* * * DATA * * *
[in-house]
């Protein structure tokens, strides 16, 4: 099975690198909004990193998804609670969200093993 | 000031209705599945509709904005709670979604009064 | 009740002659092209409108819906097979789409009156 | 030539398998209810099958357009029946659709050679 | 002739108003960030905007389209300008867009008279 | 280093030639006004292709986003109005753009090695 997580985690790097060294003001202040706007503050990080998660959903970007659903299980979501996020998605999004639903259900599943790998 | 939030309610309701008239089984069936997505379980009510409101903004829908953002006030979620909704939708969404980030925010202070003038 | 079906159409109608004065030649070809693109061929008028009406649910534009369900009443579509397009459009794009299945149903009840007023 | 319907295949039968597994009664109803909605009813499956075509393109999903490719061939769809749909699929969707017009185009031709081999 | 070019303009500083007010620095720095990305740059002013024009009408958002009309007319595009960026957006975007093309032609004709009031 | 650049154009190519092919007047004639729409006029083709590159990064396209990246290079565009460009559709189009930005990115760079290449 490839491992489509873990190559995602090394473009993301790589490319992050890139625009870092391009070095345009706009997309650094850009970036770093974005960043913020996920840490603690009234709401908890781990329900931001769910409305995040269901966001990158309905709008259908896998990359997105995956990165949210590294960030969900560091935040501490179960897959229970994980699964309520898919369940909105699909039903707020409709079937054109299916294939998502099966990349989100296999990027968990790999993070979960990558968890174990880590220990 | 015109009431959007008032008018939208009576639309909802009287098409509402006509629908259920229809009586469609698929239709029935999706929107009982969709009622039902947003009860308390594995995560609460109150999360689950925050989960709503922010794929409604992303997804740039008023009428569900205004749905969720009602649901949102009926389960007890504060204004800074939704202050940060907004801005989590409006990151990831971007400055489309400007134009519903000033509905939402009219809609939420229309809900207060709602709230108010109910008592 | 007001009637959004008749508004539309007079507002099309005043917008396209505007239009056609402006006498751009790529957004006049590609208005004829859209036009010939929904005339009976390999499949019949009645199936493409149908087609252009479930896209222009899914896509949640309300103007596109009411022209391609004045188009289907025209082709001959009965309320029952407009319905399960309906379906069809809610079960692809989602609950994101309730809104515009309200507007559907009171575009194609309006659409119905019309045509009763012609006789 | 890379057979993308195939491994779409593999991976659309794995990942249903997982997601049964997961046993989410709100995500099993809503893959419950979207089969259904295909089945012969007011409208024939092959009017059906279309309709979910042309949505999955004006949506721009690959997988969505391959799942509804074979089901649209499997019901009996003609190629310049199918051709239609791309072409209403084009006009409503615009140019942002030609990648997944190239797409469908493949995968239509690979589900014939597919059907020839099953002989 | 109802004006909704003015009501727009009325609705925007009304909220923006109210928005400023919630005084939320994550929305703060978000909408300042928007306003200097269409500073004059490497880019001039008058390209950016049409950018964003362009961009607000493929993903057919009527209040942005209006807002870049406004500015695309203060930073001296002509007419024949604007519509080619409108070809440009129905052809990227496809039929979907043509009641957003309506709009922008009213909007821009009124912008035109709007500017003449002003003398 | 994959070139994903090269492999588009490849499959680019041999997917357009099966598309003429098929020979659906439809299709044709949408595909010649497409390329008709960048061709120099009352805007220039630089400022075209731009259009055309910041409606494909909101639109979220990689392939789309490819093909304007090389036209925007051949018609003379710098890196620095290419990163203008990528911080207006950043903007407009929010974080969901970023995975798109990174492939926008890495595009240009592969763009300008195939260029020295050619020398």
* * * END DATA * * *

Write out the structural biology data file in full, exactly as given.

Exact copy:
[in-house]
């Protein structure tokens, strides 16, 4: 099975690198909004990193998804609670969200093993 | 000031209705599945509709904005709670979604009064 | 009740002659092209409108819906097979789409009156 | 030539398998209810099958357009029946659709050679 | 002739108003960030905007389209300008867009008279 | 280093030639006004292709986003109005753009090695 997580985690790097060294003001202040706007503050990080998660959903970007659903299980979501996020998605999004639903259900599943790998 | 939030309610309701008239089984069936997505379980009510409101903004829908953002006030979620909704939708969404980030925010202070003038 | 079906159409109608004065030649070809693109061929008028009406649910534009369900009443579509397009459009794009299945149903009840007023 | 319907295949039968597994009664109803909605009813499956075509393109999903490719061939769809749909699929969707017009185009031709081999 | 070019303009500083007010620095720095990305740059002013024009009408958002009309007319595009960026957006975007093309032609004709009031 | 650049154009190519092919007047004639729409006029083709590159990064396209990246290079565009460009559709189009930005990115760079290449 490839491992489509873990190559995602090394473009993301790589490319992050890139625009870092391009070095345009706009997309650094850009970036770093974005960043913020996920840490603690009234709401908890781990329900931001769910409305995040269901966001990158309905709008259908896998990359997105995956990165949210590294960030969900560091935040501490179960897959229970994980699964309520898919369940909105699909039903707020409709079937054109299916294939998502099966990349989100296999990027968990790999993070979960990558968890174990880590220990 | 015109009431959007008032008018939208009576639309909802009287098409509402006509629908259920229809009586469609698929239709029935999706929107009982969709009622039902947003009860308390594995995560609460109150999360689950925050989960709503922010794929409604992303997804740039008023009428569900205004749905969720009602649901949102009926389960007890504060204004800074939704202050940060907004801005989590409006990151990831971007400055489309400007134009519903000033509905939402009219809609939420229309809900207060709602709230108010109910008592 | 007001009637959004008749508004539309007079507002099309005043917008396209505007239009056609402006006498751009790529957004006049590609208005004829859209036009010939929904005339009976390999499949019949009645199936493409149908087609252009479930896209222009899914896509949640309300103007596109009411022209391609004045188009289907025209082709001959009965309320029952407009319905399960309906379906069809809610079960692809989602609950994101309730809104515009309200507007559907009171575009194609309006659409119905019309045509009763012609006789 | 890379057979993308195939491994779409593999991976659309794995990942249903997982997601049964997961046993989410709100995500099993809503893959419950979207089969259904295909089945012969007011409208024939092959009017059906279309309709979910042309949505999955004006949506721009690959997988969505391959799942509804074979089901649209499997019901009996003609190629310049199918051709239609791309072409209403084009006009409503615009140019942002030609990648997944190239797409469908493949995968239509690979589900014939597919059907020839099953002989 | 109802004006909704003015009501727009009325609705925007009304909220923006109210928005400023919630005084939320994550929305703060978000909408300042928007306003200097269409500073004059490497880019001039008058390209950016049409950018964003362009961009607000493929993903057919009527209040942005209006807002870049406004500015695309203060930073001296002509007419024949604007519509080619409108070809440009129905052809990227496809039929979907043509009641957003309506709009922008009213909007821009009124912008035109709007500017003449002003003398 | 994959070139994903090269492999588009490849499959680019041999997917357009099966598309003429098929020979659906439809299709044709949408595909010649497409390329008709960048061709120099009352805007220039630089400022075209731009259009055309910041409606494909909101639109979220990689392939789309490819093909304007090389036209925007051949018609003379710098890196620095290419990163203008990528911080207006950043903007407009929010974080969901970023995975798109990174492939926008890495595009240009592969763009300008195939260029020295050619020398």